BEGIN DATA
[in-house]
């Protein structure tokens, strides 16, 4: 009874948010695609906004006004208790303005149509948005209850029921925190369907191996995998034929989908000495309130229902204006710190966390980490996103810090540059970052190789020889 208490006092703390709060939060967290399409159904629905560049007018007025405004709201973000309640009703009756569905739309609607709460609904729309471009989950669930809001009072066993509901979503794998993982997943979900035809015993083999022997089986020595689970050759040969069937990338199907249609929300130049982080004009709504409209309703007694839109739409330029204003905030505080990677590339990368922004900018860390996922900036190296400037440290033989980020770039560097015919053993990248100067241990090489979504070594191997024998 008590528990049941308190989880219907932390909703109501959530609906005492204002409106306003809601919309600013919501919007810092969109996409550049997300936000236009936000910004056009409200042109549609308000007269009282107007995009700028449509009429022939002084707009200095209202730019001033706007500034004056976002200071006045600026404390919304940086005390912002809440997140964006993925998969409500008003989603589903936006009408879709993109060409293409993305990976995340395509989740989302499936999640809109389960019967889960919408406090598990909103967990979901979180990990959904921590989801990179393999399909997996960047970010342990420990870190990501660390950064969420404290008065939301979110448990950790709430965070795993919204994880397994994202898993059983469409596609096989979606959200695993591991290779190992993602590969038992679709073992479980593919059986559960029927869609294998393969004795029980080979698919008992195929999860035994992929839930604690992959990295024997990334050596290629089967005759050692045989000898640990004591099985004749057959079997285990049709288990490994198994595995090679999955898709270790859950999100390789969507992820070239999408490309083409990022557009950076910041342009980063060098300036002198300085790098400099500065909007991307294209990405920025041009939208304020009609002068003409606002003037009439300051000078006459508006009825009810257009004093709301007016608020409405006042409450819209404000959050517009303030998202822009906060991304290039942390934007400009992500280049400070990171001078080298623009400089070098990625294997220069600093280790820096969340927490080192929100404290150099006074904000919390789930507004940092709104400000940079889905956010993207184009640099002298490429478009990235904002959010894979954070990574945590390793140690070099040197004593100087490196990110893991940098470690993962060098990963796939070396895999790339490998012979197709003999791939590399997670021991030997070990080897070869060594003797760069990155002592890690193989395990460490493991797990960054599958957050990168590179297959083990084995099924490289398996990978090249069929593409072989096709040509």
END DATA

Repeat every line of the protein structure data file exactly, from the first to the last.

[in-house]
């Protein structure tokens, strides 16, 4: 009874948010695609906004006004208790303005149509948005209850029921925190369907191996995998034929989908000495309130229902204006710190966390980490996103810090540059970052190789020889 208490006092703390709060939060967290399409159904629905560049007018007025405004709201973000309640009703009756569905739309609607709460609904729309471009989950669930809001009072066993509901979503794998993982997943979900035809015993083999022997089986020595689970050759040969069937990338199907249609929300130049982080004009709504409209309703007694839109739409330029204003905030505080990677590339990368922004900018860390996922900036190296400037440290033989980020770039560097015919053993990248100067241990090489979504070594191997024998 008590528990049941308190989880219907932390909703109501959530609906005492204002409106306003809601919309600013919501919007810092969109996409550049997300936000236009936000910004056009409200042109549609308000007269009282107007995009700028449509009429022939002084707009200095209202730019001033706007500034004056976002200071006045600026404390919304940086005390912002809440997140964006993925998969409500008003989603589903936006009408879709993109060409293409993305990976995340395509989740989302499936999640809109389960019967889960919408406090598990909103967990979901979180990990959904921590989801990179393999399909997996960047970010342990420990870190990501660390950064969420404290008065939301979110448990950790709430965070795993919204994880397994994202898993059983469409596609096989979606959200695993591991290779190992993602590969038992679709073992479980593919059986559960029927869609294998393969004795029980080979698919008992195929999860035994992929839930604690992959990295024997990334050596290629089967005759050692045989000898640990004591099985004749057959079997285990049709288990490994198994595995090679999955898709270790859950999100390789969507992820070239999408490309083409990022557009950076910041342009980063060098300036002198300085790098400099500065909007991307294209990405920025041009939208304020009609002068003409606002003037009439300051000078006459508006009825009810257009004093709301007016608020409405006042409450819209404000959050517009303030998202822009906060991304290039942390934007400009992500280049400070990171001078080298623009400089070098990625294997220069600093280790820096969340927490080192929100404290150099006074904000919390789930507004940092709104400000940079889905956010993207184009640099002298490429478009990235904002959010894979954070990574945590390793140690070099040197004593100087490196990110893991940098470690993962060098990963796939070396895999790339490998012979197709003999791939590399997670021991030997070990080897070869060594003797760069990155002592890690193989395990460490493991797990960054599958957050990168590179297959083990084995099924490289398996990978090249069929593409072989096709040509």